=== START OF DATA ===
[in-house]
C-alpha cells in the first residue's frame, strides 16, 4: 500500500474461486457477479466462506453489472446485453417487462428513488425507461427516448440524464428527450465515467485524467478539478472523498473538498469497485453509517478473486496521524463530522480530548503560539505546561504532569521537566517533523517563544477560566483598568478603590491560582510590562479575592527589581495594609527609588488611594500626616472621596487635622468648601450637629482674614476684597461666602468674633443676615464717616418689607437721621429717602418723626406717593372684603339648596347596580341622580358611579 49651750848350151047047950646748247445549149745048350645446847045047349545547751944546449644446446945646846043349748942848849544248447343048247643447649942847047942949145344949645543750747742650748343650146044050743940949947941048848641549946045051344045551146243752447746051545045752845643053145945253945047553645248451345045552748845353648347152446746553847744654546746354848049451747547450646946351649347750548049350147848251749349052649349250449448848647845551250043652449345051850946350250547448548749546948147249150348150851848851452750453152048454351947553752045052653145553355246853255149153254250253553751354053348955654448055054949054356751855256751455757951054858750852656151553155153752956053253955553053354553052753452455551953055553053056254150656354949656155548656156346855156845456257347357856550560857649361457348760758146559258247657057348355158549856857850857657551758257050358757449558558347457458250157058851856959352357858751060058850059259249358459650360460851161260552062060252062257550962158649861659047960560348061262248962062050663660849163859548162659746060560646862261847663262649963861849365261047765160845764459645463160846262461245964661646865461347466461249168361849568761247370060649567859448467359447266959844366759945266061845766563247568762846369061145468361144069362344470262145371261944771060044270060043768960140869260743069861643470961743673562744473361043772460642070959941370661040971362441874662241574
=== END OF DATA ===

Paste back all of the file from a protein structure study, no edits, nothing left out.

[in-house]
C-alpha cells in the first residue's frame, strides 16, 4: 500500500474461486457477479466462506453489472446485453417487462428513488425507461427516448440524464428527450465515467485524467478539478472523498473538498469497485453509517478473486496521524463530522480530548503560539505546561504532569521537566517533523517563544477560566483598568478603590491560582510590562479575592527589581495594609527609588488611594500626616472621596487635622468648601450637629482674614476684597461666602468674633443676615464717616418689607437721621429717602418723626406717593372684603339648596347596580341622580358611579 49651750848350151047047950646748247445549149745048350645446847045047349545547751944546449644446446945646846043349748942848849544248447343048247643447649942847047942949145344949645543750747742650748343650146044050743940949947941048848641549946045051344045551146243752447746051545045752845643053145945253945047553645248451345045552748845353648347152446746553847744654546746354848049451747547450646946351649347750548049350147848251749349052649349250449448848647845551250043652449345051850946350250547448548749546948147249150348150851848851452750453152048454351947553752045052653145553355246853255149153254250253553751354053348955654448055054949054356751855256751455757951054858750852656151553155153752956053253955553053354553052753452455551953055553053056254150656354949656155548656156346855156845456257347357856550560857649361457348760758146559258247657057348355158549856857850857657551758257050358757449558558347457458250157058851856959352357858751060058850059259249358459650360460851161260552062060252062257550962158649861659047960560348061262248962062050663660849163859548162659746060560646862261847663262649963861849365261047765160845764459645463160846262461245964661646865461347466461249168361849568761247370060649567859448467359447266959844366759945266061845766563247568762846369061145468361144069362344470262145371261944771060044270060043768960140869260743069861643470961743673562744473361043772460642070959941370661040971362441874662241574